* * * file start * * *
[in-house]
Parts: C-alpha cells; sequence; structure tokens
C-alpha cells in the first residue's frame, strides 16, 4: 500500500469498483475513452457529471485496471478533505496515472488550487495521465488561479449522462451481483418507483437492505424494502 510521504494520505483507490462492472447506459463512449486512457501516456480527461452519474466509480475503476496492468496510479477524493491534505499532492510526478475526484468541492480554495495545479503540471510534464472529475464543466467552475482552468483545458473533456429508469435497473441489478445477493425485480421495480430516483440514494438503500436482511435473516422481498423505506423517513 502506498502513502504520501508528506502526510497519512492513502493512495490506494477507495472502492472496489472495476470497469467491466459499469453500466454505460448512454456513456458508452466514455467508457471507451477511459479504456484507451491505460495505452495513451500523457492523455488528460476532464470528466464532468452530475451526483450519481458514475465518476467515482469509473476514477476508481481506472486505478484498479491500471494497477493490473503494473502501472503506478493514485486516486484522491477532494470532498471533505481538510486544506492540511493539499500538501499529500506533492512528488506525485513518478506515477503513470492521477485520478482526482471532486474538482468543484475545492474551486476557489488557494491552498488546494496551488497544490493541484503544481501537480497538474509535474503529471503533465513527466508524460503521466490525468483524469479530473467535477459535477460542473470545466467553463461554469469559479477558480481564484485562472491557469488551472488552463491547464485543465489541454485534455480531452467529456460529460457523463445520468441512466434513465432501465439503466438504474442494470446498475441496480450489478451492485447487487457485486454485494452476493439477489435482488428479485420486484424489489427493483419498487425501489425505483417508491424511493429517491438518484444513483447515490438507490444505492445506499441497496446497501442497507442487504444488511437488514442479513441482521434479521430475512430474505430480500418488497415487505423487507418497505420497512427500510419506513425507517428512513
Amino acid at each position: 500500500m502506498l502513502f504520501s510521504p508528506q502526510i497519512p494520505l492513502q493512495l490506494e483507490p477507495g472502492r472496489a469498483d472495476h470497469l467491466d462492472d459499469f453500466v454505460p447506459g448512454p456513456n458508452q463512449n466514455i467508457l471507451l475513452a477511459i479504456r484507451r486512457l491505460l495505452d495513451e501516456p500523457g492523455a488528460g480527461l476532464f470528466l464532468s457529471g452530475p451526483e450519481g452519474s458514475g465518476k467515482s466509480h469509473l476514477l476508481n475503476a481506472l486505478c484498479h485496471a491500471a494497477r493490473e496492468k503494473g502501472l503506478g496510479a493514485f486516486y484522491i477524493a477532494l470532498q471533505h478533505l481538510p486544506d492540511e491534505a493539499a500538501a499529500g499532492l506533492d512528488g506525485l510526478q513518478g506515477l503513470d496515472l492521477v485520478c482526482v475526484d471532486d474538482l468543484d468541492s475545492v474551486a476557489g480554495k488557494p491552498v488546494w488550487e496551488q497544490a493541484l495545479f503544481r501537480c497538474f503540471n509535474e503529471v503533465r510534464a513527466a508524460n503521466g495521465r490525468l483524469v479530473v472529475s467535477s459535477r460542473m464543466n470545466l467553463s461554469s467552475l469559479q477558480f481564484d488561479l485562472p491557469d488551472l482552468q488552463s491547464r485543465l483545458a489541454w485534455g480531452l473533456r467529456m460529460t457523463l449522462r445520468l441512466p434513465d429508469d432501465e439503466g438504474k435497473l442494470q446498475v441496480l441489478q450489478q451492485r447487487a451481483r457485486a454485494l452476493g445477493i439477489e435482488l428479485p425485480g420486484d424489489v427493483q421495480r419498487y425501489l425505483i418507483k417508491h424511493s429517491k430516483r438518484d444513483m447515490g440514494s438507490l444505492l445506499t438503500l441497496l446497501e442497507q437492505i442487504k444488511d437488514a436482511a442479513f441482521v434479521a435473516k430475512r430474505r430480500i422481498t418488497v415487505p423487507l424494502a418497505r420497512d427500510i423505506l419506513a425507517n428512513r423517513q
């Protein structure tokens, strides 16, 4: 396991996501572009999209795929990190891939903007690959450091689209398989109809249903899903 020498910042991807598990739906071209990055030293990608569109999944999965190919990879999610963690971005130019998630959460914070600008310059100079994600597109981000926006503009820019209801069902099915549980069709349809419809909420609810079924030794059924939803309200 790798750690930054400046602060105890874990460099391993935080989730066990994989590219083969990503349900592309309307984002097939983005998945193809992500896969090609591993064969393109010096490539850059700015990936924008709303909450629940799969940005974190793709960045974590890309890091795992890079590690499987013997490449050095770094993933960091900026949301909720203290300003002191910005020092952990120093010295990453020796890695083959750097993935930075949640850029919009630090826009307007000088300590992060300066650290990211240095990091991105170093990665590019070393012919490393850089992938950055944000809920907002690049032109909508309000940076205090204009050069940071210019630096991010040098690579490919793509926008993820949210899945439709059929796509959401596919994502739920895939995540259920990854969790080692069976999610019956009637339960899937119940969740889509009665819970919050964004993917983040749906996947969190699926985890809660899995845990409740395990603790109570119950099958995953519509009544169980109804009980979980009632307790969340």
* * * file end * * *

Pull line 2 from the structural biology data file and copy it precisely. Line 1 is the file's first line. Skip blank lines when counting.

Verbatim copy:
Parts: C-alpha cells; sequence; structure tokens